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Philip Mould is an art dealer who, through his books, television work and numerous articles, has become one of the best known and celebrated personalities in the art world. He is recognised on an international scale for the popular BBC 1 programme Fake or Fortune? (now in its sixth season), which he helped formulate in 2011. In collaboration with journalist and broadcaster Fiona Bruce, Philip’s contribution to Fake or Fortune? has helped to achieve viewing figures of up to five million thereby making it the most-watched arts programme in the UK in addition to being viewed by people across forty countries worldwide.

Along with running his own fine art gallery for the past thirty years, now situated on London’s fashionable Pall Mall, Philip has gained acclaim for his numerous and significant art historical discoveries. Due to this specialist talent for unearthing long-lost treasures and forgotten masterpieces Philip’s expertise is in high demand from international collectors, independent academics and academic institutions as well as many museums both here in the UK and across the Atlantic.

In addition to his career as an art dealer Philip is a leading literary authority on the culture of art detection having written two influential books on the subject; Sleepers: In Search of Lost Old Masters (published in paperback as The Trail of Lot 163 by 4th Estate, London) and Sleuth: The Amazing Quest for Lost Art Treasures (sold in the USA under the title The Art Detective).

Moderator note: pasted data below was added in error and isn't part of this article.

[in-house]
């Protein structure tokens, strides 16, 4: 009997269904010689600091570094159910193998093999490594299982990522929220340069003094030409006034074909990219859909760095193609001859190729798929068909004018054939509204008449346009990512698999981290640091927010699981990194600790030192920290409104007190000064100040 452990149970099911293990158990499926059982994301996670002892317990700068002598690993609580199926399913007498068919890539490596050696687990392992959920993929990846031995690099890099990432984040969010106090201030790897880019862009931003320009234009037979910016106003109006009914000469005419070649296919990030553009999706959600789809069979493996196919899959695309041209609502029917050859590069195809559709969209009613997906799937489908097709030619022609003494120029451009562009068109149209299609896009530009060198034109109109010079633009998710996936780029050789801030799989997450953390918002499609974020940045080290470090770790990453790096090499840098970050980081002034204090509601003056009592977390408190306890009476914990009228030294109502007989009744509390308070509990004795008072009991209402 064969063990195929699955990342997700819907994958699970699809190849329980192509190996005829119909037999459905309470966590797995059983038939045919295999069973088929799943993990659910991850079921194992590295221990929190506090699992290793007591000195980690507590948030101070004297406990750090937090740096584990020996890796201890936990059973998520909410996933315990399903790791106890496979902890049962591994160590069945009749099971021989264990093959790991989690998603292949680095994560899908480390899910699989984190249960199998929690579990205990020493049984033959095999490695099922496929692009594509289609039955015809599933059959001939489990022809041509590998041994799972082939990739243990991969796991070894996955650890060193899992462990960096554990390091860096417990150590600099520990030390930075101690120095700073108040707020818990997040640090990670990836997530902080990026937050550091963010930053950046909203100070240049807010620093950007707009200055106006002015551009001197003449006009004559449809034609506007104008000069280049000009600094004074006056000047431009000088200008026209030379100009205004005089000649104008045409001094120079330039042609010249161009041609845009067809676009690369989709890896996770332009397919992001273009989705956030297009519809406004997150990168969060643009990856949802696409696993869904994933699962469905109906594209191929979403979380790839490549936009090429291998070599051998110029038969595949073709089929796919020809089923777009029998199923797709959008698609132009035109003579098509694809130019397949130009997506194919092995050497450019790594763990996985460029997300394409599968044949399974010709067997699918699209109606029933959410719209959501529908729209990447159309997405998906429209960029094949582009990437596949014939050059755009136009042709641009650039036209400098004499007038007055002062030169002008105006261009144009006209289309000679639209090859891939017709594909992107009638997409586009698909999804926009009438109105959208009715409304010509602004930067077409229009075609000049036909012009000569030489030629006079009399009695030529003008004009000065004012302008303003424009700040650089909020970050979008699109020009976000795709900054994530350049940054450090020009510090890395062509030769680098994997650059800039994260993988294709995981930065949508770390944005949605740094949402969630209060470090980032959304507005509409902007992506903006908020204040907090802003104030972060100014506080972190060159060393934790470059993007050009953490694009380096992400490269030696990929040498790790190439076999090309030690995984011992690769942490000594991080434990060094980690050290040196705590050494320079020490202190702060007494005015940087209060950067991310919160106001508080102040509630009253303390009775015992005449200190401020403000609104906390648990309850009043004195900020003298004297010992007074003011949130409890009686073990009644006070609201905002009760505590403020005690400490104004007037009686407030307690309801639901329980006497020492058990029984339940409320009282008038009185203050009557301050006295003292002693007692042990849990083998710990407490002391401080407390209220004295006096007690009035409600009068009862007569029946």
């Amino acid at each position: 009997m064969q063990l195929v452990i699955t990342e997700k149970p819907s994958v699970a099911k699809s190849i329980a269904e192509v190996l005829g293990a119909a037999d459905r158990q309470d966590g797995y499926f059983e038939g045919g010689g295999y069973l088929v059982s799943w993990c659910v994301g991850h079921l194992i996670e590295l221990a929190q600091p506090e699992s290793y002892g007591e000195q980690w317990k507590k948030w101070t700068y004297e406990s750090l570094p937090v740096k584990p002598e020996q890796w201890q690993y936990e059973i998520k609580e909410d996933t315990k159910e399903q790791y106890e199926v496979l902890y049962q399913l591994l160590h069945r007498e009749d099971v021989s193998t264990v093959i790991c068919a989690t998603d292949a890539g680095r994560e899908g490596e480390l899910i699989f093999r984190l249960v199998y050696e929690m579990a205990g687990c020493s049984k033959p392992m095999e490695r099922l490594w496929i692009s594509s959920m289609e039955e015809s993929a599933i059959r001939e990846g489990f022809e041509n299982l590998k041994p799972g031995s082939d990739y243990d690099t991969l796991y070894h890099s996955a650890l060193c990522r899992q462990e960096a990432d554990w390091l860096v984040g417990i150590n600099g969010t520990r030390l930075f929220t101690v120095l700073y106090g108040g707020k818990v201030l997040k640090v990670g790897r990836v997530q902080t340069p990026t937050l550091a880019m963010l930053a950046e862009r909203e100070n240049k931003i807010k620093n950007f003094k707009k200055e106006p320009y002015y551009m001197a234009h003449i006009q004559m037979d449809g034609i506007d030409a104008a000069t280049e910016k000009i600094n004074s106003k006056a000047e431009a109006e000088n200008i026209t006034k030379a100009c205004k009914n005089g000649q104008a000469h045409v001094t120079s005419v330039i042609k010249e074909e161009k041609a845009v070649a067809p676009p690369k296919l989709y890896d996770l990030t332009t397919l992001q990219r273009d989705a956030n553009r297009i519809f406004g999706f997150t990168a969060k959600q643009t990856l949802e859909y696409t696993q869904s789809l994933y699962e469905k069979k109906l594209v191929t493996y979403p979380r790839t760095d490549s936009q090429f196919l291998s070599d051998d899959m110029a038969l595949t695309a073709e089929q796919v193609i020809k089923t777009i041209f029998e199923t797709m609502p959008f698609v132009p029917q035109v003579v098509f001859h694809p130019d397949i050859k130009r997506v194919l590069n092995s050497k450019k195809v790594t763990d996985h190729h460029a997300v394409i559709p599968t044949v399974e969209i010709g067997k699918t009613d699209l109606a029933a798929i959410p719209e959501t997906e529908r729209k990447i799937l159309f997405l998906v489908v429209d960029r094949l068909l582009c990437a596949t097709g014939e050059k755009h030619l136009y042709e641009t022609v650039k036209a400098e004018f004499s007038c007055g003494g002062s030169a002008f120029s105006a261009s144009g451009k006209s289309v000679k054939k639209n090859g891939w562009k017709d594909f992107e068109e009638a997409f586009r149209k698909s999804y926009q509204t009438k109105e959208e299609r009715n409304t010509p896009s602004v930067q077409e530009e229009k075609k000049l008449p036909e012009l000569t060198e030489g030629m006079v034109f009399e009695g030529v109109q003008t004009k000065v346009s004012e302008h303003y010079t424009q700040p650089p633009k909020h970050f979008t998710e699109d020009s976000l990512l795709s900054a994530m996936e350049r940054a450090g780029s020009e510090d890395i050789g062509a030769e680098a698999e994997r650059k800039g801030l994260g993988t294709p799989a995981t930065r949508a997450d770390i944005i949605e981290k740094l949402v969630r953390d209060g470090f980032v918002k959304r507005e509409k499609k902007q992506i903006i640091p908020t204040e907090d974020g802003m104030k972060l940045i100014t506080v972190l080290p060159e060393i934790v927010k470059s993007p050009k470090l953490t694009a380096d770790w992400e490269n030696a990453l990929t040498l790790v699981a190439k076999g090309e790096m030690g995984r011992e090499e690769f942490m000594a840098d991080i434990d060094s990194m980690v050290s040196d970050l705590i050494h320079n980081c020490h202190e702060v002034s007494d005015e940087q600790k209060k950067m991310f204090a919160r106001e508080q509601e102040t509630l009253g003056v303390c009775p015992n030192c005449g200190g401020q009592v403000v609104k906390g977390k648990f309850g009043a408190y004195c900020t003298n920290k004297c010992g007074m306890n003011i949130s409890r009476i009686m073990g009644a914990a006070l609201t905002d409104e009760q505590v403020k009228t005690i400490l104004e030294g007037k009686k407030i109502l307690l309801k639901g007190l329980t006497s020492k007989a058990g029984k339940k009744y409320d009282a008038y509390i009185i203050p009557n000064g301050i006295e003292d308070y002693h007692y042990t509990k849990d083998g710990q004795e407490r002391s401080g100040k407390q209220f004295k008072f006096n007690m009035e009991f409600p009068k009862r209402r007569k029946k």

Philip is currently travelling the world filming the upcoming series of Fake or Fortune? which includes investigations into significant undiscovered works by leading twentieth-century artists. As well as his work on Fake or Fortune? Philip is also a regular specialist on Antiques Roadshow.

From 1988 to early 2011 Philip held the position of official art adviser to the House of Commons and to the House of Lords for which he received the Order of the British Empire. He is president of Kids in Museums, President and formerly Chairman of Plantlife (the international wild plant conservation charity), an ex-trustee of the English Heritage Foundation and a patron of Fight for Sight. In 2013 he received an honorary doctorate by the University of East Anglia where he completed his honours degree in art history in 1981.



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